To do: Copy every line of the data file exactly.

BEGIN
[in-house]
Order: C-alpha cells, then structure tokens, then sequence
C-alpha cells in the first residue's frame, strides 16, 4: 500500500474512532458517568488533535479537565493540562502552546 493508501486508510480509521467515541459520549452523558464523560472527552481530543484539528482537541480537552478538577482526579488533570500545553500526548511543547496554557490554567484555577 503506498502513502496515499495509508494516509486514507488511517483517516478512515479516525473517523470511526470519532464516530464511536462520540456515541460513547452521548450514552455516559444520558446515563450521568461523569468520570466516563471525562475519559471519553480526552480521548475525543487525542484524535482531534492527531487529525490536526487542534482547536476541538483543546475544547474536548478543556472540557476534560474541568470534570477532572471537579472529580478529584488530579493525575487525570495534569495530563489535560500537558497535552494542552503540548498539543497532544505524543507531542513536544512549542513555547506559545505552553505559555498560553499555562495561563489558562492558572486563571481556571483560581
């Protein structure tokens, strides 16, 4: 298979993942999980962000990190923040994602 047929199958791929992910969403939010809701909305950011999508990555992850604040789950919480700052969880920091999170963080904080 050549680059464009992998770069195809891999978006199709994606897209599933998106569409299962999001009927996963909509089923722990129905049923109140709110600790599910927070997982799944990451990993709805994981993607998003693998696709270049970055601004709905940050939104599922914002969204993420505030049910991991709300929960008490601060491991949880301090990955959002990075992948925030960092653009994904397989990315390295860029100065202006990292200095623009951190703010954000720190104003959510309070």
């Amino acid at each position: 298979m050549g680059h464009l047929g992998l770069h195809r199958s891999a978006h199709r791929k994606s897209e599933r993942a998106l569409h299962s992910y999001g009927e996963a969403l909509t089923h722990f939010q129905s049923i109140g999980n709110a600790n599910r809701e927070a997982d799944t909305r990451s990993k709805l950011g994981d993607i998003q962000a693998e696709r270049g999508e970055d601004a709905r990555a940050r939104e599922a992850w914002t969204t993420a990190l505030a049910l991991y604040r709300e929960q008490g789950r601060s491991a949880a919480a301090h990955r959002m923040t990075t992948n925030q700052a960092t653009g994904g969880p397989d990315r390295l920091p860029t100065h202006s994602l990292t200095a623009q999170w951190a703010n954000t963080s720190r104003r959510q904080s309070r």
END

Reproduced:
[in-house]
Order: C-alpha cells, then structure tokens, then sequence
C-alpha cells in the first residue's frame, strides 16, 4: 500500500474512532458517568488533535479537565493540562502552546 493508501486508510480509521467515541459520549452523558464523560472527552481530543484539528482537541480537552478538577482526579488533570500545553500526548511543547496554557490554567484555577 503506498502513502496515499495509508494516509486514507488511517483517516478512515479516525473517523470511526470519532464516530464511536462520540456515541460513547452521548450514552455516559444520558446515563450521568461523569468520570466516563471525562475519559471519553480526552480521548475525543487525542484524535482531534492527531487529525490536526487542534482547536476541538483543546475544547474536548478543556472540557476534560474541568470534570477532572471537579472529580478529584488530579493525575487525570495534569495530563489535560500537558497535552494542552503540548498539543497532544505524543507531542513536544512549542513555547506559545505552553505559555498560553499555562495561563489558562492558572486563571481556571483560581
């Protein structure tokens, strides 16, 4: 298979993942999980962000990190923040994602 047929199958791929992910969403939010809701909305950011999508990555992850604040789950919480700052969880920091999170963080904080 050549680059464009992998770069195809891999978006199709994606897209599933998106569409299962999001009927996963909509089923722990129905049923109140709110600790599910927070997982799944990451990993709805994981993607998003693998696709270049970055601004709905940050939104599922914002969204993420505030049910991991709300929960008490601060491991949880301090990955959002990075992948925030960092653009994904397989990315390295860029100065202006990292200095623009951190703010954000720190104003959510309070």
């Amino acid at each position: 298979m050549g680059h464009l047929g992998l770069h195809r199958s891999a978006h199709r791929k994606s897209e599933r993942a998106l569409h299962s992910y999001g009927e996963a969403l909509t089923h722990f939010q129905s049923i109140g999980n709110a600790n599910r809701e927070a997982d799944t909305r990451s990993k709805l950011g994981d993607i998003q962000a693998e696709r270049g999508e970055d601004a709905r990555a940050r939104e599922a992850w914002t969204t993420a990190l505030a049910l991991y604040r709300e929960q008490g789950r601060s491991a949880a919480a301090h990955r959002m923040t990075t992948n925030q700052a960092t653009g994904g969880p397989d990315r390295l920091p860029t100065h202006s994602l990292t200095a623009q999170w951190a703010n954000t963080s720190r104003r959510q904080s309070r």